In 2000, Abdelkhader el-Mouaziz of Morocco ran away from the Kenyans chasing him far earlier than he was supposed to, leaving even the pacesetter behind and causing an upset. And in 1988, Steve Jones of Britain ran alone to set the fastest time in seven years, with a 3:21 margin of victory that almost rivaled Keitany’s.

Meb Keflezighi, then 38, used the tactic in the 2014 Boston Marathon, when at Mile 11 he eluded a formidable field of younger athletes, who figured the aging athlete would fade back. Other Americans, including Ryan Hall, said they realized Keflezighi had an opportunity to win and slowed the pace of the chase pack. By the time his younger, fitter rivals realized his lead was insurmountable, it was too late. Keflezighi became the first American to win the race since 1983.

Frank Shorter pulled away just beyond nine miles to take gold in the 1972 Munich Olympics. And at the 1984 Los Angeles Olympics, Joan Benoit Samuelson took the lead early on as well, at Mile 3 in the first Olympic women’s marathon, heading to her historic victory.

“I tell people all the time, you need to run your own race,” Benoit said Sunday. “That’s what Mary did; if you play into somebody else’s hands, especially early on, it can foul your plans.”

Benoit’s decision to take the lead was spontaneous.

“I didn’t want to take the lead that early, but I knew what I was capable of running and I went with it,” she said. “You’ve got to go with what you know.”

It has grown less common for women to risk taking off alone in the New York City Marathon, especially after the race switched to the separate start for the women’s professional field in 2002.

In a pack, runners can take turns keeping a pace and blocking headwinds. But running together often leaves the race decided by decisive breakaways in the final miles. So if a marathoner is confident that she can maintain the pace while running alone, absorbing all of the wind, she might try to break away from the pack early to avoid a tactical sprint near the finish.

In the 2011 New York City Marathon, Keitany broke away but was overtaken by two Ethiopians who steadily reeled her in. Buzunesh Deba of Ethiopia, who lives in the Bronx, ran nearly the entire course minutes ahead of the rest of the professional field with her friend and teammate Tigist Tufa through bracing wind in 2013 before Priscah Jeptoo of Kenya caught her in Central Park. Deba finished second.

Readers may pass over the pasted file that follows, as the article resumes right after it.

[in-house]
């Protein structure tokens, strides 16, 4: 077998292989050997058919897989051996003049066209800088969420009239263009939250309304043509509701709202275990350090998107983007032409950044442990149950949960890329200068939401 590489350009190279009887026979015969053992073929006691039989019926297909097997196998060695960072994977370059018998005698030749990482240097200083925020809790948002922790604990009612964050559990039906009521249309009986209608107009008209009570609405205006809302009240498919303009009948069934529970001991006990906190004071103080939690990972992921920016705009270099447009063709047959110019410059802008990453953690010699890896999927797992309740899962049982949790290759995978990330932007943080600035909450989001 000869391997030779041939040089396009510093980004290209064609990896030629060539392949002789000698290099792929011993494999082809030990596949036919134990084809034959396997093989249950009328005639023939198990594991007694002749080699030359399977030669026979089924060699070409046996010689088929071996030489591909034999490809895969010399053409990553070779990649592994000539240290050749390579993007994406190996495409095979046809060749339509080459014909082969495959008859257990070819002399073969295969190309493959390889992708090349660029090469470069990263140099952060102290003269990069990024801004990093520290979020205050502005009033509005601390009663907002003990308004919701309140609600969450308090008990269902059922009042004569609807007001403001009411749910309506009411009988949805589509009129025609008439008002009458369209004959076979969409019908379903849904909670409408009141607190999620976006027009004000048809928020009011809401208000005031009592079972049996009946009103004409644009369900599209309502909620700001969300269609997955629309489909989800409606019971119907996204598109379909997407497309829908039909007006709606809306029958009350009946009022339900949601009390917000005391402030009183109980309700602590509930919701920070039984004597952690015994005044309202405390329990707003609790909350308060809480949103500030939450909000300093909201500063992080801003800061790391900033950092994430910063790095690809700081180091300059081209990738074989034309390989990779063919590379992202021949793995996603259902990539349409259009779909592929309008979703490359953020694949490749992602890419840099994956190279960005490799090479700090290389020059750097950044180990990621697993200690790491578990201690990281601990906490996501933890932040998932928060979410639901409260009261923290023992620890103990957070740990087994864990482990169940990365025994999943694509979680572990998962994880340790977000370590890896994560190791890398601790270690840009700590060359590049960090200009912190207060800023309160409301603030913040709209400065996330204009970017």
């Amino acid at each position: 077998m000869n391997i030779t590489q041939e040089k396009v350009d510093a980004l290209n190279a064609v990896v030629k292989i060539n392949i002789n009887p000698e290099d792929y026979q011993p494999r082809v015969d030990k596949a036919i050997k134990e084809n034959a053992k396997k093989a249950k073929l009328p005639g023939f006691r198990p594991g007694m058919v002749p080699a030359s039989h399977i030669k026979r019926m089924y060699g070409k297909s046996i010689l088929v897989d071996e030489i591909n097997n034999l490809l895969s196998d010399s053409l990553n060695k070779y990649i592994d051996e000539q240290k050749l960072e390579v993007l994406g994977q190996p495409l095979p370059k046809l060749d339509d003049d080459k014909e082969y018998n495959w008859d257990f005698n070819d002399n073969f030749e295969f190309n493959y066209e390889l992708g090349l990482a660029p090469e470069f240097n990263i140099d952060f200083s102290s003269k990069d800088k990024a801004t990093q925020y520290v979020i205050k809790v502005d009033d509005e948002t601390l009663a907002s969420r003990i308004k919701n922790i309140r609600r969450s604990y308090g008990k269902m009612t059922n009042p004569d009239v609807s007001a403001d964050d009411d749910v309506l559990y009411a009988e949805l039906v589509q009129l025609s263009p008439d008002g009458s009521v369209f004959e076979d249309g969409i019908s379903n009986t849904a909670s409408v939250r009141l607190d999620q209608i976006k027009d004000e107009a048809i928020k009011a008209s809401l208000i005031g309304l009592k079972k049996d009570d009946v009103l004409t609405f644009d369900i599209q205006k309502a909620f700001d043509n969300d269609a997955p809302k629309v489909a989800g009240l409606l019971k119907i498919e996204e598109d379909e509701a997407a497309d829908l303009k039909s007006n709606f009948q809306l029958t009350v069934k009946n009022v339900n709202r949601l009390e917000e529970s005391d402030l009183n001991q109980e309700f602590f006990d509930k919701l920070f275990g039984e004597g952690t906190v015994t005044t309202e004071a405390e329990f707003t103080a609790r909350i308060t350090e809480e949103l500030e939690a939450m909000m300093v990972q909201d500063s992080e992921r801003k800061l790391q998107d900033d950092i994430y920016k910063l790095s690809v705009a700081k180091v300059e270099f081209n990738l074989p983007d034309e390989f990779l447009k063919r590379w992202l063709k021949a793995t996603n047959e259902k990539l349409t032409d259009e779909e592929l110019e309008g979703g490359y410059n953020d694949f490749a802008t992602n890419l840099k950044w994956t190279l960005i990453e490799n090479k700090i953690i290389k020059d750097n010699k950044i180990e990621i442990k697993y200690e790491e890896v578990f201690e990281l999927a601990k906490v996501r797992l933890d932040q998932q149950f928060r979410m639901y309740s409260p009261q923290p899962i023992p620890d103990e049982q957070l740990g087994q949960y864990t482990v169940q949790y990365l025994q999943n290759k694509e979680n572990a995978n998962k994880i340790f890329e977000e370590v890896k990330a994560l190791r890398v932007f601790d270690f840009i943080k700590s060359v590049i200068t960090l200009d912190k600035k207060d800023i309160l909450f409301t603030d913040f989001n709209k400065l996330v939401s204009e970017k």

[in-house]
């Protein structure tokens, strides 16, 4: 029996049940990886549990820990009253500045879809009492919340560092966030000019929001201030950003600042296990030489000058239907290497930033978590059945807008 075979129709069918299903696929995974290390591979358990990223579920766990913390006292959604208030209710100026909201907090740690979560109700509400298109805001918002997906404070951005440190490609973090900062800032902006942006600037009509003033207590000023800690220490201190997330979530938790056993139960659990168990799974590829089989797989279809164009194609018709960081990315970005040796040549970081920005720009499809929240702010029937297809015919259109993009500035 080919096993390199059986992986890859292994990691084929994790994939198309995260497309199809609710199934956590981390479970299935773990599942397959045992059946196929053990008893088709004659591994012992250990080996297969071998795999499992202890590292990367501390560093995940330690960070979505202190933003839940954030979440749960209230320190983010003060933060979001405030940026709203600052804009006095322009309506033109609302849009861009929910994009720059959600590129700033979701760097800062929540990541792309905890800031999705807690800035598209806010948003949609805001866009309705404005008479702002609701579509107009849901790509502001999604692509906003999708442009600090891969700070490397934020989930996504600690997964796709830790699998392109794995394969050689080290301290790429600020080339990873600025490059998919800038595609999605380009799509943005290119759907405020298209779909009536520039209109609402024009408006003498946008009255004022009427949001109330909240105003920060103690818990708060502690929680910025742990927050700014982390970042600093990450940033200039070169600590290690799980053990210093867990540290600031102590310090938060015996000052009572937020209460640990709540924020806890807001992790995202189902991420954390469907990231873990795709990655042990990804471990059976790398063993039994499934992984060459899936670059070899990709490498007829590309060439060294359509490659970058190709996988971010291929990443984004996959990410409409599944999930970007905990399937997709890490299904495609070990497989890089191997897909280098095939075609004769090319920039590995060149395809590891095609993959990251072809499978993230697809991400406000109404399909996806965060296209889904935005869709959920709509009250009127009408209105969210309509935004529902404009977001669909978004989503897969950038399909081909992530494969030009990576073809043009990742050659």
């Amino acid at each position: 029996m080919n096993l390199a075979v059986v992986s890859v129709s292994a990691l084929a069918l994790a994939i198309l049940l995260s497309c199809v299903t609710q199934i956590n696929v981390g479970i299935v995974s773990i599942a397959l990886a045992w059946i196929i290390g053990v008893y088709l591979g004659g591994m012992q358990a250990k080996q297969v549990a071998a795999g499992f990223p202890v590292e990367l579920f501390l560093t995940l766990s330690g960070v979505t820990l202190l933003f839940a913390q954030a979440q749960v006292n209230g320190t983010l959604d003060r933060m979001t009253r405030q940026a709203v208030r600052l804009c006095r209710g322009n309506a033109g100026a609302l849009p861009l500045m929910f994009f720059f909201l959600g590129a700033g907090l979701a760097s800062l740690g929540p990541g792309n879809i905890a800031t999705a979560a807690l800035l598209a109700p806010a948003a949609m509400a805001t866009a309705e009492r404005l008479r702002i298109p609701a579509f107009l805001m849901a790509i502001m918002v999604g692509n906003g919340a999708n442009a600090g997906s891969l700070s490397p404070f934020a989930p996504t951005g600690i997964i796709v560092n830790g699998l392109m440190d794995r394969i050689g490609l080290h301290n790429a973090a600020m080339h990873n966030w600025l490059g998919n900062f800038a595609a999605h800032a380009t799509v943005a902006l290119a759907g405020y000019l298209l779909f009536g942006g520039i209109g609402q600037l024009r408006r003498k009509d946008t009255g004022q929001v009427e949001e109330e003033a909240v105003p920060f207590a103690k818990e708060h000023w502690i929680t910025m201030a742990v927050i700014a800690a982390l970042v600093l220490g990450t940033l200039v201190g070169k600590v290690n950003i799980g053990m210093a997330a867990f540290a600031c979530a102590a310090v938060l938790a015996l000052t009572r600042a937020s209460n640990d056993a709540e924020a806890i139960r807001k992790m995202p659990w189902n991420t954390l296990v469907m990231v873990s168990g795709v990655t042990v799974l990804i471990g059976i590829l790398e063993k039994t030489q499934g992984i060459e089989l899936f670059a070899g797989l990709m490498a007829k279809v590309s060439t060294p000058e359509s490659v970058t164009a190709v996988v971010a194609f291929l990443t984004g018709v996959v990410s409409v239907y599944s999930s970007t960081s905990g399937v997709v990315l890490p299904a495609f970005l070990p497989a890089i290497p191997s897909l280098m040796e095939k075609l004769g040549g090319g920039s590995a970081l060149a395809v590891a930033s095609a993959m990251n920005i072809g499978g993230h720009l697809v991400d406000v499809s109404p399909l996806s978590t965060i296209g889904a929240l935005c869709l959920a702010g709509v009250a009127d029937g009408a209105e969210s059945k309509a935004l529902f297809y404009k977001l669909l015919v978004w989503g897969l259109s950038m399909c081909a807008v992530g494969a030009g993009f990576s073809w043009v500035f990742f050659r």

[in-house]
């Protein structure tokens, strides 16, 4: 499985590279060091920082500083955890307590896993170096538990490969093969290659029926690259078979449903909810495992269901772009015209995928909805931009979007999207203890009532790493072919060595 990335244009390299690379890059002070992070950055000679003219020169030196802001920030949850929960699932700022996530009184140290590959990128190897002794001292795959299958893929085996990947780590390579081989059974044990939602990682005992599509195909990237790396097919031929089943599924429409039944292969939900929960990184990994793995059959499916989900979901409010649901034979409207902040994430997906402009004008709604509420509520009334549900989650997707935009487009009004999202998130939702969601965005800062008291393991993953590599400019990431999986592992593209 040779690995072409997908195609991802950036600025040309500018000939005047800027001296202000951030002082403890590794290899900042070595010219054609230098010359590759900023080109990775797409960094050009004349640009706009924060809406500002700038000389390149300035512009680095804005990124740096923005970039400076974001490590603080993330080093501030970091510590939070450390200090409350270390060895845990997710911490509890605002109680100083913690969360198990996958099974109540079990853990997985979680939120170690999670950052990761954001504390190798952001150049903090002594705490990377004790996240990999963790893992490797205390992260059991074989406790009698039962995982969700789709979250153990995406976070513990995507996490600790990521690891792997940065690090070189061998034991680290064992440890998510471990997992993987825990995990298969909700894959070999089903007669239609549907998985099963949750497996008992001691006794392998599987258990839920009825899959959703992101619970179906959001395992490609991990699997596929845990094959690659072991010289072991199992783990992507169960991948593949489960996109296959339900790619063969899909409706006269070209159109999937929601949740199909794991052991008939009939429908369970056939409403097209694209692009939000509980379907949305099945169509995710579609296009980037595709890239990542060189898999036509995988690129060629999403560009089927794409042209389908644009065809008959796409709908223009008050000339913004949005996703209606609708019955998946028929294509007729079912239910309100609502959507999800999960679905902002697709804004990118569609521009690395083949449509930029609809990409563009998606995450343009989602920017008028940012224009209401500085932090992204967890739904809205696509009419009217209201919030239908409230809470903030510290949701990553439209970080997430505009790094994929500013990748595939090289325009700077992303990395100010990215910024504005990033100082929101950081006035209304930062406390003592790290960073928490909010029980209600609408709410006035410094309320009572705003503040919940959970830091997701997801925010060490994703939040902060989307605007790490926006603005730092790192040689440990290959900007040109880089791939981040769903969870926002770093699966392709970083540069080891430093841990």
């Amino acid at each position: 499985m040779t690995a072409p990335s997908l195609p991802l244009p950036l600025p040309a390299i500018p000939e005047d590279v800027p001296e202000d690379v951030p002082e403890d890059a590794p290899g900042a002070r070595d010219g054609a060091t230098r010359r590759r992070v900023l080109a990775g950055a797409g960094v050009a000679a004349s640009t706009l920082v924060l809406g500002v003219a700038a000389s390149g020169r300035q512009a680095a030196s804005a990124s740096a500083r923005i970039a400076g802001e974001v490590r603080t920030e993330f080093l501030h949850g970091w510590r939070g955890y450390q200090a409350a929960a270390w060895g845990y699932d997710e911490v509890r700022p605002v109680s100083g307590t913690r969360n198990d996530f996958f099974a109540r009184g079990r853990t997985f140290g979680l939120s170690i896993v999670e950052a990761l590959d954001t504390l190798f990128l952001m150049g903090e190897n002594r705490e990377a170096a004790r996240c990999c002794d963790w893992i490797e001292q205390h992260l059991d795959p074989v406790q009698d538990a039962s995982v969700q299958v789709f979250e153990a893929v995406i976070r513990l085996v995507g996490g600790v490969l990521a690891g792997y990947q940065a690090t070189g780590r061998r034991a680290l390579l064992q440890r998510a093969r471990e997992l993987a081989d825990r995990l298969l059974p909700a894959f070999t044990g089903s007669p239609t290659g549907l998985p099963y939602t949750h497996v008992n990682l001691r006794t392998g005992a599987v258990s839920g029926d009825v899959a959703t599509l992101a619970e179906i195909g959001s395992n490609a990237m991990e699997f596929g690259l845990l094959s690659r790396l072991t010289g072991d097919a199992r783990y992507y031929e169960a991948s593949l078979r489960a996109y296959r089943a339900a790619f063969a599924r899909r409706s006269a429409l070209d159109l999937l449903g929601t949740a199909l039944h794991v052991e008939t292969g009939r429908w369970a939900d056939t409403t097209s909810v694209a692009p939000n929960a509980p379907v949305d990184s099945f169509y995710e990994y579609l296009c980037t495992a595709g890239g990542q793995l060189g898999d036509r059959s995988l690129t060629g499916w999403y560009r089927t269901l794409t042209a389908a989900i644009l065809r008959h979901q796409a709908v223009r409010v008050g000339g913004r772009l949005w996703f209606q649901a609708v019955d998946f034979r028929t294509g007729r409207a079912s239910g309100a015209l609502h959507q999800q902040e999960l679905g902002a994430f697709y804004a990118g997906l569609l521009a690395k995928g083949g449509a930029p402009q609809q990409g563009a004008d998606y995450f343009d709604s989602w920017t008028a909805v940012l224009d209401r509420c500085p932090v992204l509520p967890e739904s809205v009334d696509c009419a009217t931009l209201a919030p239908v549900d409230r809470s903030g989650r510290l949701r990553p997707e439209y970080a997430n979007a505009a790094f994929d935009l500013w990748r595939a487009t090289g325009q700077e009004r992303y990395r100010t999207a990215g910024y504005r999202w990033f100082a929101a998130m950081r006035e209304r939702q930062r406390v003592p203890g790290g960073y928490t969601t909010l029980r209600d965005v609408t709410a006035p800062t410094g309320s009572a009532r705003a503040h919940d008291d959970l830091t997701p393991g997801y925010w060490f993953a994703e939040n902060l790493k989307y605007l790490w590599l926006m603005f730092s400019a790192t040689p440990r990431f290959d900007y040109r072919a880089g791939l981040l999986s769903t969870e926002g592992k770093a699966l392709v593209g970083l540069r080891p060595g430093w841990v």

Keitany said she did not plan to challenge the field so assertively. But of the women on the podium, she was the only one who had run a marathon before Sunday.

Kipyego, who dropped out of this race last year, said: “I wanted to run within myself and stick to something that I felt was more conservative. I kind of came in thinking that I’d rather run a much more conservative race, hold something back, and be able to have a good experience just because this a new distance for me.”

Huddle agreed.

“I was kind of just surviving at the end and looking ahead and really trying to catch Joyce and trying to catch Sally, but you were too fast,” Huddle said to Kipyego. “So just kind of flailing the last 10K probably, well probably the last 10 miles.”

Keitany became the first woman to win New York three times in a row since Waitz won five from 1982 to 1986.

As her orange sneakers bounced steadily off the pavement through the five boroughs and into Central Park, Keitany showed that she has no problem running alone — provided she has a chance to start at all. Though she is the second-fastest woman in history and her country’s record-holder (2:18:37), Kenya left her off its Olympic team this year.

The snub left her to focus on her fall race. She chose to execute a bold maneuver against a weak field, vacated by those who had already spent themselves at the Olympics in August or at other fall marathons.

Keitany acknowledged the risk in her race strategy Sunday.

“Sometimes if you break off and you’re not ready to follow through, they will catch you,” she said. “But I was ready.”

Categories: Sports

Leave a Reply